As writers we get to play with words.  That is such fun!  As writers we also get to nurture words so they know exactly how they can live with others.  This nurturing results in our stories, our plays, poems, etc.  The pain or struggle involved in writing is worth it.


When I was a young guy who loved to run I was wise enough to know I needed a coach.  I’ve always thought that the men I had as coaches realized I would never be an Olympic star.  They encouraged me anyway.  I thank them for that.


As a writer I am aware I need coaching.  I have the honour to be writing with some accomplished writers.  They are some of my favourite teachers (coaches).  I receive critiques from them and take to heart what they suggest.  It’s awesome!  I’m over sixty and still learning a wonderful craft.  Just like when I would train as a runner I am in training as a writer.  It is all for the love of writing!







Blog: ScarredJoy@wordpress.com

August 21, 2016

Athletic wear doesn't make one an Athlete! by Jocelyn Faire



Most of the Olympics have passed me by, the summer has been busy, this August long weekend I hosted three sisters, a niece and her three children. My niece used my smart TV to play DVDs for her children … and somehow the settings were not returned to my normal.  And I feel not so smart. Aaaagh … I would come in last for the Olympic technology challenge. 


But what an epic adventure of laughter, and bubbles, and parachute men dropped over the balcony, more laughter and great food for our motley crew between my house and the Canmore, Alberta folk festival. And in it all I was reminded of the Olympic sized challenges that my niece and her ten year old daughter face each day of life.
(In the winner's circle!)
Multitudes of prayers had been spoken for Maya prior to her birth, when her parents were informed that their daughter had a rare syndrome, and would be born with numerous life challenging difficulties. She has had at least 40 surgeries, the first one before she was a week old. She has spent months of her life in hospital, and even now the doctors are waiting for her to grow stronger in order for her scoliosis to be corrected. Many of us have wondered if the Psalm 139 verses about being fearfully and wonderfully knit in her mother's womb have missed the mark. And yet according to her Grandmother, Maya is a girl with a special connection to Jesus. When I had the privilege to tuck the three little ones into bed, Maya asked if she could read from her bible. My heart breaks for this girl who is becoming increasingly aware of how different she is than the others. She will never run any competitive races. She has never had a normal bowel movement, as the colostomy bag takes care of that business for her. In the playground while her 4 year old brother ran up and down the boards three times, Maya carefully placed one hand and then a foot down in order to ascend. I cheered heartily as she reached the top.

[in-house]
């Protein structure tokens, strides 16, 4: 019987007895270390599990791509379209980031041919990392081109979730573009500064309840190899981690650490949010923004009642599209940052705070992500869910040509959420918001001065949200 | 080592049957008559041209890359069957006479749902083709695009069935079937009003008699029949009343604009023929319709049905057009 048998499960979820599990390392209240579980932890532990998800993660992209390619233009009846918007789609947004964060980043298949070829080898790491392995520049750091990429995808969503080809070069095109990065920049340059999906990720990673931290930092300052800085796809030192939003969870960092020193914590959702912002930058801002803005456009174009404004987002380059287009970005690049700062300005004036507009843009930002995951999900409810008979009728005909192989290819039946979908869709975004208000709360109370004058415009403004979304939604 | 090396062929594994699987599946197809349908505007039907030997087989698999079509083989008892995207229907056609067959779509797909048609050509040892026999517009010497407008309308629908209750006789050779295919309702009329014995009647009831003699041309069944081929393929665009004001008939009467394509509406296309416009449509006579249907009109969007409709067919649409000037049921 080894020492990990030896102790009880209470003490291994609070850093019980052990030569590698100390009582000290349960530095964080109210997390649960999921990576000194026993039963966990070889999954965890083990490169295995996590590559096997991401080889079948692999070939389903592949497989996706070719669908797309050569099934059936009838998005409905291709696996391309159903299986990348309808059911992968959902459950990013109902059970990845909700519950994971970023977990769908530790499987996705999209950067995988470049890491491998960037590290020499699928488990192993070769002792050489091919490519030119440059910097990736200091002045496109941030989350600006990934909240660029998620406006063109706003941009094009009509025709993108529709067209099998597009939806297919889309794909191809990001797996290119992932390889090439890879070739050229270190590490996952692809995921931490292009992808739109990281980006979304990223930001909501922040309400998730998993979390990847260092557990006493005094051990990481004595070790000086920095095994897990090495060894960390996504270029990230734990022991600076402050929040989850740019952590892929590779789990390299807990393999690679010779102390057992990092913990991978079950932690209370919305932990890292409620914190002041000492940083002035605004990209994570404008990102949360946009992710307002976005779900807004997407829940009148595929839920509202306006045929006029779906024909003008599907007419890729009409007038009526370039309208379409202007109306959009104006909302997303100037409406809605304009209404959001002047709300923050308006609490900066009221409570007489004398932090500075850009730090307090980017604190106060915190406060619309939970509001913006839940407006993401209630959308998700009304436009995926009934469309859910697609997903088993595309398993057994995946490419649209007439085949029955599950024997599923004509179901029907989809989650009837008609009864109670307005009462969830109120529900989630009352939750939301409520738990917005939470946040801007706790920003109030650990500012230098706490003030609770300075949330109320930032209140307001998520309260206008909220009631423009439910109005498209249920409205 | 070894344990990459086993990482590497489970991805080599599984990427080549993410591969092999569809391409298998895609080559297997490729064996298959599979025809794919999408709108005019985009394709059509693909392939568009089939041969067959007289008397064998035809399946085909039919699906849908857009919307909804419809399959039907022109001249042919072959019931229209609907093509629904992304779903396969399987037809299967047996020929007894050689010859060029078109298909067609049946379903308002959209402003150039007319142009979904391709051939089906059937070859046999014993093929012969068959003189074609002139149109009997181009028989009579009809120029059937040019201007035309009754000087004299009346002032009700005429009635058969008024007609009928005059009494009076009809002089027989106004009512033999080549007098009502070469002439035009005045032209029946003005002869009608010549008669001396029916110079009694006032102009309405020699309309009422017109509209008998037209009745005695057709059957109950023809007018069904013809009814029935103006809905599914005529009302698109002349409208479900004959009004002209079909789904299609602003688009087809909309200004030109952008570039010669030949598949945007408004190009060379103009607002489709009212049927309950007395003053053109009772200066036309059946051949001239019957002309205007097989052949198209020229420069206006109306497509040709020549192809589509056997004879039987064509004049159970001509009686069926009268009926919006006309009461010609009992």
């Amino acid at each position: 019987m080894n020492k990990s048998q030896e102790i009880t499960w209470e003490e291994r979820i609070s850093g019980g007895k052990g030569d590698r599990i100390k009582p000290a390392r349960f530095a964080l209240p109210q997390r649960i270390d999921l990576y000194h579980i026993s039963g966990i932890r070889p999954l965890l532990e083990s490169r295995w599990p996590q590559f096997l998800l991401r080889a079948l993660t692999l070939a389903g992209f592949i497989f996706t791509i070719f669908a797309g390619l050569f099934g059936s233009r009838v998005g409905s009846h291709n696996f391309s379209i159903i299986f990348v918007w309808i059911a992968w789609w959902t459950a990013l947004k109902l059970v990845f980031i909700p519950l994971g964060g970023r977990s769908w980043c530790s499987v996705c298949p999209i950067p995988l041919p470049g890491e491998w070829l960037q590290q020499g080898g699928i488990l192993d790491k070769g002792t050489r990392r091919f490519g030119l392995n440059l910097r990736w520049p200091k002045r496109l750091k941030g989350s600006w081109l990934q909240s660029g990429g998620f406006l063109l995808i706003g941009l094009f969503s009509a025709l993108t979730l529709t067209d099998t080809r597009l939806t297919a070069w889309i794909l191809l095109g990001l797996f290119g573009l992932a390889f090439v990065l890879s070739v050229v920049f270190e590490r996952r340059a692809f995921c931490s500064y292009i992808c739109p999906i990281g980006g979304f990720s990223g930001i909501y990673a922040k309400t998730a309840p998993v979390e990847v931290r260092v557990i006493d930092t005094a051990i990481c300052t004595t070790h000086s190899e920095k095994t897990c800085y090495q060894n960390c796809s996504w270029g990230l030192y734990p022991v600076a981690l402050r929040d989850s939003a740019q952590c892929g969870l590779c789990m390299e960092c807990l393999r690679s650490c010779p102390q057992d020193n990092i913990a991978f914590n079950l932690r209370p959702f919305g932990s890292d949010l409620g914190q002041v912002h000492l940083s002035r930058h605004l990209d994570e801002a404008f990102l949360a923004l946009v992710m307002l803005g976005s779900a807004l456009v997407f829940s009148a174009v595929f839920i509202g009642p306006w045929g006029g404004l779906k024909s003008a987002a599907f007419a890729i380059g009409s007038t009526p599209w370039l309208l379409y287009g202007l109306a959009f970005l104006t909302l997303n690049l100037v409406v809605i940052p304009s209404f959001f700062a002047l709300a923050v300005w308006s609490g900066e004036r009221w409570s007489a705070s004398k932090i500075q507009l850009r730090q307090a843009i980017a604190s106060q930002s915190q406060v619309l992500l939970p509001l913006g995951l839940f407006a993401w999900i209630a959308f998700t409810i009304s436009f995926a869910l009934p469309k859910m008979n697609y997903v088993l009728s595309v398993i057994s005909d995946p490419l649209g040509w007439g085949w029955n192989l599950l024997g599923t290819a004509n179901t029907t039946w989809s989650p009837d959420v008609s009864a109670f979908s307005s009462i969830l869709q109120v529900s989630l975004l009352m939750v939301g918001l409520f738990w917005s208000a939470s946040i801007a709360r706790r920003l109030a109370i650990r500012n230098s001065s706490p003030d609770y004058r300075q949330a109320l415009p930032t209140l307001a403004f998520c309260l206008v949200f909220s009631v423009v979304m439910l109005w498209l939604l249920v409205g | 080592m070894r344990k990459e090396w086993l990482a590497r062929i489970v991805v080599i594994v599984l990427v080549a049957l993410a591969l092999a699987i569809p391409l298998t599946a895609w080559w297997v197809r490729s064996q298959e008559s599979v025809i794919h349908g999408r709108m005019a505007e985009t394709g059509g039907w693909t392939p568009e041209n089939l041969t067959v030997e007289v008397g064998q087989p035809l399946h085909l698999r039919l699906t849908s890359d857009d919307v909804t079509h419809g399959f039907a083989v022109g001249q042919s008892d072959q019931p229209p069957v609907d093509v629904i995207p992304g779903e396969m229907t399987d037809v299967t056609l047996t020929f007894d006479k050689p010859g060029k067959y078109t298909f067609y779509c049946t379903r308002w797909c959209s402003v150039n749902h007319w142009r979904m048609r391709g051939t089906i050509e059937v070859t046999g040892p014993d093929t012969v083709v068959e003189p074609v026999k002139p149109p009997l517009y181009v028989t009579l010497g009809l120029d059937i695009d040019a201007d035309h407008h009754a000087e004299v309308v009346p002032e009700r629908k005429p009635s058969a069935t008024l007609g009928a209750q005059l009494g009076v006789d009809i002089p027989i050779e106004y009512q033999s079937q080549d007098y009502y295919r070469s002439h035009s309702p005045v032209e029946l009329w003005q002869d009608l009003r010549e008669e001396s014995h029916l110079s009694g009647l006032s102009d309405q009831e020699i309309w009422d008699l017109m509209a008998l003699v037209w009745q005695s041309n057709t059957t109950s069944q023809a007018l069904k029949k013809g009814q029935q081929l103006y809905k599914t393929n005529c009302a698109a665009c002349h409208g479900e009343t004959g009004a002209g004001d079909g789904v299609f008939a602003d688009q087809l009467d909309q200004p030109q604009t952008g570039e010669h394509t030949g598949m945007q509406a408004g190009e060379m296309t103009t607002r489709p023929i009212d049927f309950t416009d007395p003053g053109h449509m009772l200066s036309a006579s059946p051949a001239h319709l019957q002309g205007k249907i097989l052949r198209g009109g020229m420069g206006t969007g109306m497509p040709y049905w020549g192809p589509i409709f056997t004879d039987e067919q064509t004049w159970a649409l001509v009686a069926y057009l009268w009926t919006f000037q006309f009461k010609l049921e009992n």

We speak of all the hard work and determination that goes into producing an Olympic athlete. We stand in awe giving credit to those who have laboured intensely. I stood in awe of this little girl and her family carving out some sense of normal in a precarious health balance.



What was heart warming was to hear Maya speak to herself in the mirror, while wearing her Epic T-shirt. She would say "I feel epic" over and over, making all of us smile. It's a great thing to see that when we repeat these words, we do become more epic.  Epic is defined as "heroic or grand in scale or character."  As we speak Olympic sized dreams into place, we become more of what we speak.  May we all feel epic, and help those around us to achieve a sense of epic in their own lives.


Love one another with brotherly affection. Outdo one another in showing honour Romans 12:10(ESV)